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Turlock, Denair school districts address campus security after recent incidents
school safety
Police search the Turlock High School campus room by room in September 2019, after erroneous reports of an active shooter were called in. There have been three false threats at Turlock High School this school year alone, prompting TUSD Superintendent Dana Trevethan to release a statement regarding campus safety (Journal file photo).

Turlock Unified School District and Denair Unified School District have been on the receiving end of multiple threatening hoaxes over the course of the 2022-23 school year. This month, superintendents for both districts released statements regarding the state of security on their respective campuses, while also providing reassurance to community members.

Within TUSD, a flurry of incidents have impacted the campus of Turlock High School, in particular. Since the start of current school year, there have been three false threats. On Oct. 20, the Turlock Police Department was notified of a conversation between two students in which one warned the other, “Not to come to school tomorrow.” On Feb. 8 and 13, graffiti was discovered each of the days in bathroom stalls indicating threats to campus.

Last Friday, TUSD Superintendent Dana Trevethan released a statement regarding the incidents.

“In the past few weeks, you may have received notifications or heard about anonymous threats made to one or more of our schools. Sadly, TUSD, like many other districts across the state and country, has experienced an increase in these types of hoaxes,” Trevethan said. “I would like to reassure parents that we take all potential threats seriously and our administrators conduct thorough investigations as well as routinely consult with law enforcement as appropriate.”

Trevethan emphasized the District’s Student Accountability Chart, where it states that students who are identified as having made a false threat receive will receive a suspension five days and will receive a mandatory recommendation for expulsion.

On Feb. 15, DUSD Superintendent Terry Metzger released a similar statement, addressing an incident that took place at the Denair Elementary Charter Academy on Dec. 15. In this instance, students reported a suspicious man near the campus with what appeared to be a firearm. After no threat was detected by campus officials and local law enforcement, the campus and District received criticism for not placing schools on lockdown despite most campuses having multiple open points of entry.

“Right before Winter Break, we had a situation at DECA that thankfully ended up being nothing. The positive outcome from that situation was a hard look at our safety protocols and how we practice for all types of emergencies,” Metzger said.

Metzger shared that the installation of fencing and security cameras is in progress, with the projects occurring in phases.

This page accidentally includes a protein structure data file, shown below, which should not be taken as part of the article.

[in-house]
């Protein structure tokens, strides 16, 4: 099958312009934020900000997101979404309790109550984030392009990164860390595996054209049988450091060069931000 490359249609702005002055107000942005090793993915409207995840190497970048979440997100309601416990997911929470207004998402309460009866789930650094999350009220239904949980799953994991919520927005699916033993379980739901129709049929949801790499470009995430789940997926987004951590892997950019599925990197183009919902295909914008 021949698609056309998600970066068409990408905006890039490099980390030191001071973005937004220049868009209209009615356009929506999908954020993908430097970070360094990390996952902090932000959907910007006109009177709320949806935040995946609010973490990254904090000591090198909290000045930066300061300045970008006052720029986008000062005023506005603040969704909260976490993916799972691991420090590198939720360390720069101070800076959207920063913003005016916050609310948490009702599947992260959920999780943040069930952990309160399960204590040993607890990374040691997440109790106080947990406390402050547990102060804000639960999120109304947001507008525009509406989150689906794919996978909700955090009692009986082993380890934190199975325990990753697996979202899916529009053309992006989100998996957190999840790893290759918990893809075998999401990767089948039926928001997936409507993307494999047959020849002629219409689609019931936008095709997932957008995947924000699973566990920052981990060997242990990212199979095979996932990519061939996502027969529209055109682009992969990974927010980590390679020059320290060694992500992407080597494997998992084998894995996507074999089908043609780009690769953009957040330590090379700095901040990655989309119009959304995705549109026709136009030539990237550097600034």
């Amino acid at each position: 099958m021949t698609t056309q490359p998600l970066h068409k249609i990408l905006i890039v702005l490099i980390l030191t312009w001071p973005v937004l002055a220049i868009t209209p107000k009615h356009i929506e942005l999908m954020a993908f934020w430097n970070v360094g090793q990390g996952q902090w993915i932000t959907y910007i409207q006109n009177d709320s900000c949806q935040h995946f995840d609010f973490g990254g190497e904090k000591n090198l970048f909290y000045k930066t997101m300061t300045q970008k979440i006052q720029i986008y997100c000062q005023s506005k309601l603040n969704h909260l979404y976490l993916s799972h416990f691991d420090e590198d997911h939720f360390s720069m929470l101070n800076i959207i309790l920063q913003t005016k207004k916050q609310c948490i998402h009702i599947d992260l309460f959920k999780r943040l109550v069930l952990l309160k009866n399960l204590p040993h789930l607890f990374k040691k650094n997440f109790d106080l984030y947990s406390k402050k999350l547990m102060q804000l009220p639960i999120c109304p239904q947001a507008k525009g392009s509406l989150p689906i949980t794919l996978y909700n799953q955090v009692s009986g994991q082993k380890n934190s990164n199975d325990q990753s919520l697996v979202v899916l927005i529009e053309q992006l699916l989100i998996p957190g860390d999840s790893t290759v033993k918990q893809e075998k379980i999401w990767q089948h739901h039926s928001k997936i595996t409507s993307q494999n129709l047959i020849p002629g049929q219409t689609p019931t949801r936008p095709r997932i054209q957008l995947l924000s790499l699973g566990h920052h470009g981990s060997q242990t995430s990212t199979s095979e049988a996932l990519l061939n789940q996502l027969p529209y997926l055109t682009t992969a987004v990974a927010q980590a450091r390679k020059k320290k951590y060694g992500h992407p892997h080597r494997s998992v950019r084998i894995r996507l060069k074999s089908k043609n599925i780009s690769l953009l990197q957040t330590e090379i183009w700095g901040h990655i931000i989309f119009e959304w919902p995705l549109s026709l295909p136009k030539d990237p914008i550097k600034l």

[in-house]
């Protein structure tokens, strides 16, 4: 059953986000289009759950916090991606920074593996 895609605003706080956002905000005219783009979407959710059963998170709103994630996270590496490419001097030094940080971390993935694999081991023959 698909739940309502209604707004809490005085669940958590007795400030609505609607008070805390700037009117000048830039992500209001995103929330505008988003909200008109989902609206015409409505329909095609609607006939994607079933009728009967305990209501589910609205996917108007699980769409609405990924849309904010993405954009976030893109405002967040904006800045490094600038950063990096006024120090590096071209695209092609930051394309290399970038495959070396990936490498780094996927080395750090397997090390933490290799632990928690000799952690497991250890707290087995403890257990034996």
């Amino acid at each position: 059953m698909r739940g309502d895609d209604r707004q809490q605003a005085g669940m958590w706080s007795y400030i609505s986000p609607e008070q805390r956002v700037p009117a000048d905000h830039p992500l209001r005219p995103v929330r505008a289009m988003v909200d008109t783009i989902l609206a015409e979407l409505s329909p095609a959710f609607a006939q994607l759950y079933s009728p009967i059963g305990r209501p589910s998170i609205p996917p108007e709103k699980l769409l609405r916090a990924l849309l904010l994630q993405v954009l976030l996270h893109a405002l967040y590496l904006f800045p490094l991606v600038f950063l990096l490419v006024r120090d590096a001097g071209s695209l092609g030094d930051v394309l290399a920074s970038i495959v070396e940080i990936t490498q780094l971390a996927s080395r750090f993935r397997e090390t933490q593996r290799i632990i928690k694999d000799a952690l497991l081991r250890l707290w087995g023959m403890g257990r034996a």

“Denair Middle School is our newest school, and therefore, single-point entry is already in place. We are working toward that at our other sites, with fencing going up at the high school over the next several weeks. We are currently getting bods for the next phase of fencing at DECA as well. New security cameras will be installed this spring across the district,” she explained.

Meanwhile, TUSD already has single points of entry at campuses and expanded technology infrastructure and security cameras.

Trevethan also took time in her statement to address the fact that many of the District’s recent notifications may have caused alarm and skepticism of campus security.

“We realize that notifications and alerts of potential threats, credible or not, may also contribute to a perception that our campuses are unsafe and cause unnecessary fear for our school communities. Regardless, we will continue to follow our communication protocol and share as much information as we can as quickly as we can; the audience, timing and frequency of communications are determined by the severity of the situation and the level of impact,” she said.

In recent years, both TUSD and DUSD have introduced the STOPit app for anonymous reporting at all schools. The STOPit App is monitored 24/7 and can be downloaded at or


Emphasized outreach will continue during the week of March 13 at TUSD as they will be holding their annual “Say Something Week.”  The “Say Something” program was founded by the Sandy Hook Promise organization and teaches middle and high school students to recognize the warning signs of someone at-risk of hurting themselves or others and how to say something to a trusted adult to get help.

Resources are also continuing to be promoted at DUSD, as students are encouraged to notify school officials of any potential threats immediately.

Campus safety plans for TUSD sites can be found on each school’s online website by selecting “Health and Safety” under the “Students & Families” tab. Similarly, campus safety plans for Denair schools can be found at the DUSD website by selecting “District Safety Plan” under the “Parents/Students” tab.